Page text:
Like Bill Bryson's A Short History of Nearly Everything and Stephen Hawking's A Brief History of Time, the Church's The Bible attempts to answer the eternal questions of where we came from, where we're going and what we can expect to find when we get there. However, unlike Bryson and Hawking, the Church has made absolutely no effort to make their epic tome readable or even remotely plausible.


Nevertheless, despite the impenetrable prose and frankly unlikely plot, The Bible is an international best seller, perhaps for some of the same reasons as Dan Brown's Da Vinci Code. Both use iconic religious imagery, and both use the modern penchant for conspiracy theory to add a little zest to the proceedings (although Dan Brown does it better) - one of the central themes of The Bible is that God created Heaven and Earth and then attempted to cover it up.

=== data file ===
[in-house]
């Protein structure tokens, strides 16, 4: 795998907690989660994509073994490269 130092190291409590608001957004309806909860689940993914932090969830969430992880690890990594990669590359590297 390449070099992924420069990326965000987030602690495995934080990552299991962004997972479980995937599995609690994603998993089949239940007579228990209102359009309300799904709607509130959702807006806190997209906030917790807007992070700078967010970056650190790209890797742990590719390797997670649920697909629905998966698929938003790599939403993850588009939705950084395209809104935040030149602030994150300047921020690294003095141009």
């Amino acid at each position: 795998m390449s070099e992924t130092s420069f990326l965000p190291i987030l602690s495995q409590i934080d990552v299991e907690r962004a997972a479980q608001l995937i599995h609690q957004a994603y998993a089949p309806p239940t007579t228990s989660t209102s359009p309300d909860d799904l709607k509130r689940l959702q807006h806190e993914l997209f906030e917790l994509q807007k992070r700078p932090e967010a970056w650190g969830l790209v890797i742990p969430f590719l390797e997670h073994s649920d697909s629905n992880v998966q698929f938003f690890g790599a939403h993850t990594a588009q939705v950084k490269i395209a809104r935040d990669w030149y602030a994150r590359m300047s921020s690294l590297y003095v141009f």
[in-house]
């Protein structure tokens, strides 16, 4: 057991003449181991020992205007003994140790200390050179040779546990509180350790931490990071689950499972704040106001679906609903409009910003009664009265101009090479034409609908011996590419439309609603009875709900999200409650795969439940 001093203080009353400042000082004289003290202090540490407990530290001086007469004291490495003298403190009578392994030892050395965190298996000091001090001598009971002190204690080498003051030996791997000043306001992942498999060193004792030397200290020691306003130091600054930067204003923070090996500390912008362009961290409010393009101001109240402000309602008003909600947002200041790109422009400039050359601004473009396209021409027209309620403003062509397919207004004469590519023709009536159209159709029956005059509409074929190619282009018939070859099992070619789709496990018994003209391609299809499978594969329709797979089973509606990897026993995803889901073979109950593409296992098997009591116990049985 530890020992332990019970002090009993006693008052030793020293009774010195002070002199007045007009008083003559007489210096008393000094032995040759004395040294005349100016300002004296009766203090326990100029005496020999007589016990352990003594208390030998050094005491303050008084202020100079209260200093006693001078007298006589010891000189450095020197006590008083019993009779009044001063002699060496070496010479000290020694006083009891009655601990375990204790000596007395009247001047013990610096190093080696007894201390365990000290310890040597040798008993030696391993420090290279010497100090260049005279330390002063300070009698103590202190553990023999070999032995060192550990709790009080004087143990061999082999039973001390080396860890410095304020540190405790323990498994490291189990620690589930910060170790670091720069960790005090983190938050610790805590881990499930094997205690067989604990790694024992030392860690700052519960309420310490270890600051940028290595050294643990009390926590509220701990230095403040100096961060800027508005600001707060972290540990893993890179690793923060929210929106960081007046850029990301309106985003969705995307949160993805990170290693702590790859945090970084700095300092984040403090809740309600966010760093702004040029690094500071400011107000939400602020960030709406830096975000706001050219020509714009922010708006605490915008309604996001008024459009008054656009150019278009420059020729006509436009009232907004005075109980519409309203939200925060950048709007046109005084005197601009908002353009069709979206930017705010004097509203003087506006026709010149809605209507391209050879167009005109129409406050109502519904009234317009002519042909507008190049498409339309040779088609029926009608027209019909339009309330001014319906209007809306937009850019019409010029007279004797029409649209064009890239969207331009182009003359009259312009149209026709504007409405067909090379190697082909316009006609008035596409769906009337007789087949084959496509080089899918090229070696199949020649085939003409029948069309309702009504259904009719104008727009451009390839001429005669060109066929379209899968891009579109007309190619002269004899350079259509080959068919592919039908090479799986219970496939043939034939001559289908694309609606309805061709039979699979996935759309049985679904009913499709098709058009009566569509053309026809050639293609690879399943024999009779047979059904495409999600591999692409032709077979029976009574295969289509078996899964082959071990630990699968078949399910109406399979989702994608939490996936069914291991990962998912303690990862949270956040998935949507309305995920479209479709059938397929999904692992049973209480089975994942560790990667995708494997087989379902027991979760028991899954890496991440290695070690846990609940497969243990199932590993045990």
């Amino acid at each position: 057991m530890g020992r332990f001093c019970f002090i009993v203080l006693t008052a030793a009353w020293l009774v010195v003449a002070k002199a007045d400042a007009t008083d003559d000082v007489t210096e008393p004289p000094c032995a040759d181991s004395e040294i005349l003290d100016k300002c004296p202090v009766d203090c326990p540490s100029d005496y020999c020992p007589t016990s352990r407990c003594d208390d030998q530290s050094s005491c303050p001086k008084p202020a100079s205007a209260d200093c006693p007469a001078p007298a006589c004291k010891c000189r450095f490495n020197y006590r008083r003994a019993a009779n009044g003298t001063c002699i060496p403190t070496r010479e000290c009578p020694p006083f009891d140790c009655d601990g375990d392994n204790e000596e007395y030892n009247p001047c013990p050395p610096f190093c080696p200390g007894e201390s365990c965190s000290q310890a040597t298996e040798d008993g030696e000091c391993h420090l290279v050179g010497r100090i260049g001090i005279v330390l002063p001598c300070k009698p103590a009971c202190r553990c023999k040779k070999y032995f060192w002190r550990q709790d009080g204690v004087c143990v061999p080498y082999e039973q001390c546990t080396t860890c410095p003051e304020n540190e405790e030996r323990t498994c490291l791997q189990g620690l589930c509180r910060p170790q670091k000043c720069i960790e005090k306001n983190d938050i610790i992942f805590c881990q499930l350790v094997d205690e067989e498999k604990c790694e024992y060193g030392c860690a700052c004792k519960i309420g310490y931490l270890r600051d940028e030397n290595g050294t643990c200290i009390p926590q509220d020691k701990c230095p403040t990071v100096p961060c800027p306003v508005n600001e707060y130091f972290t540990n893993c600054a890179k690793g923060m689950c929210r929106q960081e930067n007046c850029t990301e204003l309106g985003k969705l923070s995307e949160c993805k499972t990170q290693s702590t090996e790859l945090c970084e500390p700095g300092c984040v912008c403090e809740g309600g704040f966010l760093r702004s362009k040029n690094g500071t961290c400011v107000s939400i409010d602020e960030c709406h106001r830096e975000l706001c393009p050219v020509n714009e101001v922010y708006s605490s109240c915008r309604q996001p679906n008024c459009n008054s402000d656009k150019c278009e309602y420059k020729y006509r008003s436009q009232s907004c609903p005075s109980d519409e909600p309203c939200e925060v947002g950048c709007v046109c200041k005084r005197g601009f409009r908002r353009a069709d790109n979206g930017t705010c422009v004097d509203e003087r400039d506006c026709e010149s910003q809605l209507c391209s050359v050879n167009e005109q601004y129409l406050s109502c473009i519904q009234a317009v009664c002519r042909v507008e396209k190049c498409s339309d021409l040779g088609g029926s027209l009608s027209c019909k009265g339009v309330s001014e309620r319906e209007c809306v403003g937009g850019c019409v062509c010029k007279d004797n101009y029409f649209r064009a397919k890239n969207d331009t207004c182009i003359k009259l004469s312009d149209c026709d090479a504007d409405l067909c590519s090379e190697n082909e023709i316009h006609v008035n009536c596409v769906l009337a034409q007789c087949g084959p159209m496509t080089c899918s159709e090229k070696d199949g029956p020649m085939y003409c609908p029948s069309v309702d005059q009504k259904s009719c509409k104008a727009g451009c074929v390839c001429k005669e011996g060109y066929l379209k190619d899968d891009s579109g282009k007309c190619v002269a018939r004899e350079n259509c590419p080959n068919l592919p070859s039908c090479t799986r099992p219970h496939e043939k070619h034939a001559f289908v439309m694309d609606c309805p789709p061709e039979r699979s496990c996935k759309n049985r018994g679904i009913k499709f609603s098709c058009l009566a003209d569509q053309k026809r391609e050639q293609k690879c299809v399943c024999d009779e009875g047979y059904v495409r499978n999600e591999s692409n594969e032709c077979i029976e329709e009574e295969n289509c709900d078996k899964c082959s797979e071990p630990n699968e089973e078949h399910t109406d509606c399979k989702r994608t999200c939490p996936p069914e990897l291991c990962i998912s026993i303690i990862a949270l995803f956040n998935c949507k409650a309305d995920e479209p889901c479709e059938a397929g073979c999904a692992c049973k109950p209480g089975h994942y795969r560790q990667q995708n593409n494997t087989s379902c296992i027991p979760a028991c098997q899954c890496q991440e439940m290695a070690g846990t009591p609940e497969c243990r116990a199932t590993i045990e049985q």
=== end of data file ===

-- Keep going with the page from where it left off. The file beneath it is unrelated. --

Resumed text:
An aspect of The Bible that lets the reader down is the wildly uneven style. The blood and thunder of the first part (or “Old Testament” as it's rather charmingly called) is completely undermined by the sea change that takes place at the beginning of the second part upon the birth of the central protagonist. Suddenly we are being taught charity and forgiveness – this from the same book that only a few hundred pages earlier was (between long, boring genealogical passages) exhorting us to shun the disabled, to kill everyone, women and children included, and to show no pity.


Furthermore, just when one has got used to this new, gentler, style, the whole thing is turned on its head again in the final chapter “Revelation” – a phantasmagoria of apocalyptic imagery and fantasy violence which wouldn't look out of place in the season finale of Buffy the Vampire Slayer.


Despite all this, there is much that can be found to educate, entertain or enlighten here; some of the sequences have about them an essence of timeless fable. One just wishes that the editor had done a better job cutting out all the filler – as it is this is a weighty volume that would give the complete Harry Potter a run for its money in the page-count stakes. Basically I couldn’t pick it up.